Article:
Binge drinking could impair the bone-healing process after a fracture, according to a new study in mice.
"In addition to contributing to bone fractures, alcohol also impairs the healing process. So add this to the list of reasons why you should not abuse alcohol," study researcher Roman Natoli, M.D., Ph.D., a resident physician in the Department of Orthopaedic Surgery and Rehabilitation at Loyola University Chicago Stritch School of Medicine, said in a statement.
For the study, presented at the American Society for Bone and Mineral Research's annual meeting, researchers fed mice either salt water (as a control) or alcohol (equivalent to three times the legal driving limit).
They looked at the mice's bone healing after they were fed and found that the mice that were given the alcohol had less mineralization of the callus (the tissue at the ends of broken bones), meaning not much new bone was forming, compared with the mice fed the salt water.
Researchers also found that oxidative stress levels were higher in the mice fed alcohol, as well as levels of an oxidative stress-decreasing enzyme. Levels of OPN, a protein known to play a role in recruiting stem cells to the site of a bone fracture, were lower in the mice fed the alcohol.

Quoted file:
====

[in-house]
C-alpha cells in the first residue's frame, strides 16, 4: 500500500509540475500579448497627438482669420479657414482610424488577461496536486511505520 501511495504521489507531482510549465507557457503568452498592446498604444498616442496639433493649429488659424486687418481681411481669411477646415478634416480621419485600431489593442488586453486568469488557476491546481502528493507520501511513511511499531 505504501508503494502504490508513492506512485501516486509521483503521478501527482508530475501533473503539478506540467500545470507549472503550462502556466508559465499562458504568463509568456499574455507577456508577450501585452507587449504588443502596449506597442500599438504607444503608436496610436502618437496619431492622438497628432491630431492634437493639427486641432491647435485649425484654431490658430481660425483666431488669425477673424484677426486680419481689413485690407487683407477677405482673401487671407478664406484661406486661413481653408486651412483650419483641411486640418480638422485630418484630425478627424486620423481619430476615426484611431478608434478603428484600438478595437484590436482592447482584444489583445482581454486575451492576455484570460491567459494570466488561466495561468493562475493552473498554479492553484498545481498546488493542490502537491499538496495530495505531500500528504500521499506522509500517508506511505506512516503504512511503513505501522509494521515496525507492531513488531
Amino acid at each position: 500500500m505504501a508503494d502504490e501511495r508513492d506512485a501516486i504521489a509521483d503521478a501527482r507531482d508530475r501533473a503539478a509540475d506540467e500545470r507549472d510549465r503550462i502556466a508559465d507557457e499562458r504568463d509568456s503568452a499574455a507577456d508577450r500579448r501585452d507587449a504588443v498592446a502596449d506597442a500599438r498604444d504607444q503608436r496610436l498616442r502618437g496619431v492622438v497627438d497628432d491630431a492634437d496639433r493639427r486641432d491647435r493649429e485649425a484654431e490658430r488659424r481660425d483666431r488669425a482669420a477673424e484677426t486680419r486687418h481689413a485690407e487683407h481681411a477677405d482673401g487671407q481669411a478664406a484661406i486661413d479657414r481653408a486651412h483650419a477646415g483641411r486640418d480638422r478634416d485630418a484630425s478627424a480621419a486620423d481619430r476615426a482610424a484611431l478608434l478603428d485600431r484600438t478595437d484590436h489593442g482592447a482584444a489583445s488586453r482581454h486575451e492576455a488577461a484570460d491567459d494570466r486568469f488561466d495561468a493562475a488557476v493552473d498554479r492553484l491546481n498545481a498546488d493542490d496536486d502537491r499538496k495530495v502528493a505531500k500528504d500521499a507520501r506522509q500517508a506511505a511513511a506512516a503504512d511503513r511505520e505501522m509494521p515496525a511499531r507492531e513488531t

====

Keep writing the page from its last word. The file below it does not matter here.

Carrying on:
This isn't the first time alcohol has been shown to be bad for bone healing. The researchers previously found that alcohol negatively affects genes linked with bone health in a 2008 study in the journal Alcoholism: Clinical and Experimental Research.
"We found that the expressions of certain genes important for maintaining bone integrity are disturbed by alcohol exposure," study researcher John Callaci, Ph.D., said in a statement.